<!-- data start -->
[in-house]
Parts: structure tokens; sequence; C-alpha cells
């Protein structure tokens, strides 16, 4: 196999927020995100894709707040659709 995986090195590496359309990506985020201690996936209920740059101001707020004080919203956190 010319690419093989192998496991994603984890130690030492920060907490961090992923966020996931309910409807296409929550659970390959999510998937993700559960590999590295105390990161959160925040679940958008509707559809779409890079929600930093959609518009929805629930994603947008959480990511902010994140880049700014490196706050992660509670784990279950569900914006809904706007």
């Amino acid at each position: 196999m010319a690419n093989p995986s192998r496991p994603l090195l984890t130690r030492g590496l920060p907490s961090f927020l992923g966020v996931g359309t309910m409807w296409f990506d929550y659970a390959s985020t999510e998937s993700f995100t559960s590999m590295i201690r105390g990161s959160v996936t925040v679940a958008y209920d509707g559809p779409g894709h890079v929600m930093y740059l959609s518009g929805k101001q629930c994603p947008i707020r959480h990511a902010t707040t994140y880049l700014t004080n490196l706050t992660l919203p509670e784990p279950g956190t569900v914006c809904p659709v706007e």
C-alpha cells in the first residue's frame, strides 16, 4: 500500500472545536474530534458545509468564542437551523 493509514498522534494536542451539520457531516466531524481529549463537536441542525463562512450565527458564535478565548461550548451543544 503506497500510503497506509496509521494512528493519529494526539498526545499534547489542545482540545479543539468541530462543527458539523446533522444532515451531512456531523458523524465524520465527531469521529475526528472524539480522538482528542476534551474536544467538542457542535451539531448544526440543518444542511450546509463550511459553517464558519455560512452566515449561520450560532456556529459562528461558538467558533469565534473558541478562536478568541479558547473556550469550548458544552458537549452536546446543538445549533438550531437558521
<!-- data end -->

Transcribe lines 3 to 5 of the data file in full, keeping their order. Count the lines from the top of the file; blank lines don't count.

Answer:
């Protein structure tokens, strides 16, 4: 196999927020995100894709707040659709 995986090195590496359309990506985020201690996936209920740059101001707020004080919203956190 010319690419093989192998496991994603984890130690030492920060907490961090992923966020996931309910409807296409929550659970390959999510998937993700559960590999590295105390990161959160925040679940958008509707559809779409890079929600930093959609518009929805629930994603947008959480990511902010994140880049700014490196706050992660509670784990279950569900914006809904706007």
């Amino acid at each position: 196999m010319a690419n093989p995986s192998r496991p994603l090195l984890t130690r030492g590496l920060p907490s961090f927020l992923g966020v996931g359309t309910m409807w296409f990506d929550y659970a390959s985020t999510e998937s993700f995100t559960s590999m590295i201690r105390g990161s959160v996936t925040v679940a958008y209920d509707g559809p779409g894709h890079v929600m930093y740059l959609s518009g929805k101001q629930c994603p947008i707020r959480h990511a902010t707040t994140y880049l700014t004080n490196l706050t992660l919203p509670e784990p279950g956190t569900v914006c809904p659709v706007e």
C-alpha cells in the first residue's frame, strides 16, 4: 500500500472545536474530534458545509468564542437551523 493509514498522534494536542451539520457531516466531524481529549463537536441542525463562512450565527458564535478565548461550548451543544 503506497500510503497506509496509521494512528493519529494526539498526545499534547489542545482540545479543539468541530462543527458539523446533522444532515451531512456531523458523524465524520465527531469521529475526528472524539480522538482528542476534551474536544467538542457542535451539531448544526440543518444542511450546509463550511459553517464558519455560512452566515449561520450560532456556529459562528461558538467558533469565534473558541478562536478568541479558547473556550469550548458544552458537549452536546446543538445549533438550531437558521